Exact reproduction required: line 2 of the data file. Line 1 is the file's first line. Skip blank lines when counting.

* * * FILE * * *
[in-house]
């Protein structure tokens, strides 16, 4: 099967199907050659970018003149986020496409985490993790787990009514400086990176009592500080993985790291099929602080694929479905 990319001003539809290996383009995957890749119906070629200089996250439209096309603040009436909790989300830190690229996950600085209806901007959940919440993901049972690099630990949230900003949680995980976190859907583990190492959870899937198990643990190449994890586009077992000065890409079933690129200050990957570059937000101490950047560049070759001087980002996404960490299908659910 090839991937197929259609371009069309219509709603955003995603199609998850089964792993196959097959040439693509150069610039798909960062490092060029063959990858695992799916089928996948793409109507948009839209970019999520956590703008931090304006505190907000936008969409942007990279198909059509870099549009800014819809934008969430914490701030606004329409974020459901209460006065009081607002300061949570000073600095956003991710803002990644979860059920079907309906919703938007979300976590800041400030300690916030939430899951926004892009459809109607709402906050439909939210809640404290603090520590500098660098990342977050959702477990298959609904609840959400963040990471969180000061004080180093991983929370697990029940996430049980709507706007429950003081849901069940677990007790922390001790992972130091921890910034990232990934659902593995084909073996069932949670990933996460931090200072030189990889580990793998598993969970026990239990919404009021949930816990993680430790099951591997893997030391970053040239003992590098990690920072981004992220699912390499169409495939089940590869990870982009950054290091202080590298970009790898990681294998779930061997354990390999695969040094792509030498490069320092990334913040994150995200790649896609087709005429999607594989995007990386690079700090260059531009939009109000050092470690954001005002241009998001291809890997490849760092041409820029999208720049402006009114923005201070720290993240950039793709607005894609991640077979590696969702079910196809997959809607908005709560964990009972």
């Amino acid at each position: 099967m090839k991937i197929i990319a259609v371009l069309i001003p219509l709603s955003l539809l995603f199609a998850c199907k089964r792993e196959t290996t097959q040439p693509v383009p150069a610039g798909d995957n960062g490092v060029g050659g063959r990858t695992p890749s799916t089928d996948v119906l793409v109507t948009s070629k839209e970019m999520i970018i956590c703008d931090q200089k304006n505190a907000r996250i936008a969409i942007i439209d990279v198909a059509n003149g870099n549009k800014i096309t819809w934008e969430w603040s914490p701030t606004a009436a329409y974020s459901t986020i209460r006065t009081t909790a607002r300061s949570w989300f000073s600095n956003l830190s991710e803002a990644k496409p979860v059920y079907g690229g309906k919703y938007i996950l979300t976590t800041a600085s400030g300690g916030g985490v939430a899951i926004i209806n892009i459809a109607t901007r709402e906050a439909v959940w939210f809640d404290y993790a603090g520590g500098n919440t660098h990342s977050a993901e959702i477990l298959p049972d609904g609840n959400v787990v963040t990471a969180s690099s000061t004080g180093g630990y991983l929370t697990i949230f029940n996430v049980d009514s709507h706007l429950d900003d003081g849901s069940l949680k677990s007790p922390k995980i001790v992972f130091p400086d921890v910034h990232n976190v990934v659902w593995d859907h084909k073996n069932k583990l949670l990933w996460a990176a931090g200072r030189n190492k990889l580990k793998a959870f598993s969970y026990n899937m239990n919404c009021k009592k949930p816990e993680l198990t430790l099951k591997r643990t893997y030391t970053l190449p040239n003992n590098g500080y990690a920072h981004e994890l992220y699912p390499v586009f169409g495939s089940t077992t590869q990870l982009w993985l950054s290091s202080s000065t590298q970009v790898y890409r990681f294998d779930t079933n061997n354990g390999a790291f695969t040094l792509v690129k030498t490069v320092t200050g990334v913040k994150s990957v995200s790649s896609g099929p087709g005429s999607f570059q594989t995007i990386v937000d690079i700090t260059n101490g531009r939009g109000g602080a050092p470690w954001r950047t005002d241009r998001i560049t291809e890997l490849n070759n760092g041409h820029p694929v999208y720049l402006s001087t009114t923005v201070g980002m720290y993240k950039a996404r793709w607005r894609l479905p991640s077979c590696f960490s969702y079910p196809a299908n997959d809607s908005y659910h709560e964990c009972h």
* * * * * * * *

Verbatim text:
């Protein structure tokens, strides 16, 4: 099967199907050659970018003149986020496409985490993790787990009514400086990176009592500080993985790291099929602080694929479905 990319001003539809290996383009995957890749119906070629200089996250439209096309603040009436909790989300830190690229996950600085209806901007959940919440993901049972690099630990949230900003949680995980976190859907583990190492959870899937198990643990190449994890586009077992000065890409079933690129200050990957570059937000101490950047560049070759001087980002996404960490299908659910 090839991937197929259609371009069309219509709603955003995603199609998850089964792993196959097959040439693509150069610039798909960062490092060029063959990858695992799916089928996948793409109507948009839209970019999520956590703008931090304006505190907000936008969409942007990279198909059509870099549009800014819809934008969430914490701030606004329409974020459901209460006065009081607002300061949570000073600095956003991710803002990644979860059920079907309906919703938007979300976590800041400030300690916030939430899951926004892009459809109607709402906050439909939210809640404290603090520590500098660098990342977050959702477990298959609904609840959400963040990471969180000061004080180093991983929370697990029940996430049980709507706007429950003081849901069940677990007790922390001790992972130091921890910034990232990934659902593995084909073996069932949670990933996460931090200072030189990889580990793998598993969970026990239990919404009021949930816990993680430790099951591997893997030391970053040239003992590098990690920072981004992220699912390499169409495939089940590869990870982009950054290091202080590298970009790898990681294998779930061997354990390999695969040094792509030498490069320092990334913040994150995200790649896609087709005429999607594989995007990386690079700090260059531009939009109000050092470690954001005002241009998001291809890997490849760092041409820029999208720049402006009114923005201070720290993240950039793709607005894609991640077979590696969702079910196809997959809607908005709560964990009972």